Customers could read fresh newspapers, drink tea and have a snack. Regular menu items included cold boiled meat, tripe soup, bread, eggs, bagels, salted or fresh cucumbers, and pies. Hot dishes were not served; they were available at a nearby canteen.
This photograph was shot two years after Ramenskoye received the status of a town. During these two years, photographer Boris Ignatovich worked in Ramenskoye as a staff photographer for the Bednota (Poverty) newspaper. He considered his photograph “Tea drinking at Ramenskoye” to be one of his best, hanging it on the wall at home. “When waking up in the morning, I enjoy seeing these bearded faces; they are so dear to my heart,” he wrote.
Caption: 1928, “Tea drinking at Ramenskoye”
Today, most people trying to sip tea from a saucer, as Russian tradition has it, fail to do so. The thing is that old tea saucers were deeper than today’s; they looked like low tea bowls. People drank tea from tea saucers because glasses with boiling tea were too hot.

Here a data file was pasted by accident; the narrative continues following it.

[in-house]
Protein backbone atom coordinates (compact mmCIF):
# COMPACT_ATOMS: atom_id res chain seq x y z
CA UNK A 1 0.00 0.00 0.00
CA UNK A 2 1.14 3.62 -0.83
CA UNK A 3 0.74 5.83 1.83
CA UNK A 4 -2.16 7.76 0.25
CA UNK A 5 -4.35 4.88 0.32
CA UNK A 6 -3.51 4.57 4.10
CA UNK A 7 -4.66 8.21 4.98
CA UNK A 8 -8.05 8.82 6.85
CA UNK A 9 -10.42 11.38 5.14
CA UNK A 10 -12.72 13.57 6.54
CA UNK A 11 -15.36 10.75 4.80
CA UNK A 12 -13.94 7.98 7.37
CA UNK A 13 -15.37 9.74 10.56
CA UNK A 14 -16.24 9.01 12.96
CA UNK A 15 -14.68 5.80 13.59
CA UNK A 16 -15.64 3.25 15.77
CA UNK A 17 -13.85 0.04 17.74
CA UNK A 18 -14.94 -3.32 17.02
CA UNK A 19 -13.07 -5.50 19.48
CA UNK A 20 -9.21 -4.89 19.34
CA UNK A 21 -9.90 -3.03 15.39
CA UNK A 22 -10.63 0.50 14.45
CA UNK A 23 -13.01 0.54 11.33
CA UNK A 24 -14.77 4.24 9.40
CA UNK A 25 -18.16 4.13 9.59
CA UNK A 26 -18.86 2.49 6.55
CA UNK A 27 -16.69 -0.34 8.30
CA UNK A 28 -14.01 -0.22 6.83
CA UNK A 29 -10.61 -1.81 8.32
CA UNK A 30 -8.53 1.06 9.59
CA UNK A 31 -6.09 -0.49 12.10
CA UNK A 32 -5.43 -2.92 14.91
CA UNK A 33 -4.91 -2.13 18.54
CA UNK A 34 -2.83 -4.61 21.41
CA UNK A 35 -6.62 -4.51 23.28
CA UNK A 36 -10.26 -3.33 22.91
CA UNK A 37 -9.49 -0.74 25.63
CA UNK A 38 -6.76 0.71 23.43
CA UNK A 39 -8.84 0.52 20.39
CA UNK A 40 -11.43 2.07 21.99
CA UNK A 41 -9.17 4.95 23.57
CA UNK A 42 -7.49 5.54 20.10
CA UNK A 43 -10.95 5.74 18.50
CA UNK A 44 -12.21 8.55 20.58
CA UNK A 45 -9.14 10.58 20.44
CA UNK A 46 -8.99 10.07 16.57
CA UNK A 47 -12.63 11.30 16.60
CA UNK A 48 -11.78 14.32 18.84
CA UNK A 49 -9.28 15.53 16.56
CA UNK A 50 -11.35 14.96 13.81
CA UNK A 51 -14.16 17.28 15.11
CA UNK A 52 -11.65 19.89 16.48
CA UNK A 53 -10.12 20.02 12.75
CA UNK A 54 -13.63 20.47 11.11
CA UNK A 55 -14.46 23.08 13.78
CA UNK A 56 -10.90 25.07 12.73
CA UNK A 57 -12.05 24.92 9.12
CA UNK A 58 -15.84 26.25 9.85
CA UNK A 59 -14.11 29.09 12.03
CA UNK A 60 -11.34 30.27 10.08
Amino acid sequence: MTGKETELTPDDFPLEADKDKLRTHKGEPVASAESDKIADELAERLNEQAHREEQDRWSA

2. Bednota (Poverty) newspaper
This was a popular daily newspaper published from 1918 to 1931. Most of its readership was peasants, who could also write for the newspaper: it had an extensive network of amateur rural correspondents. In addition to news and propaganda material, the newspaper also published articles about advanced agricultural and cattle breeding methods.
3. Telogreika (“body warmer”)
This is a quilted jacket made of coarse, wadded cotton fabric. In the 19th century, such jackets were part of military uniform (worn under the coat in cold weather). Retired soldiers who returned after service to their native villages use them as work clothes.
4. Baranki (bagels)
This is a traditional Russian pastry made of yeast dough. Baranki are boiled in water before baking, which protects them from going stale for a long time. Before the revolution, bagels from Valdai were considered the best, but in the 1920s, after private bakeries were nationalised, Valdai bagels were forgotten. By that time, bagels were baked at large bread factories.
5. Pair of tea kettles
This is a traditional way of serving tea in Russian inns: two kettles, one bigger with boiling water and one smaller with brew. These could be shared among any number of visitors, with more boiling water served on demand.
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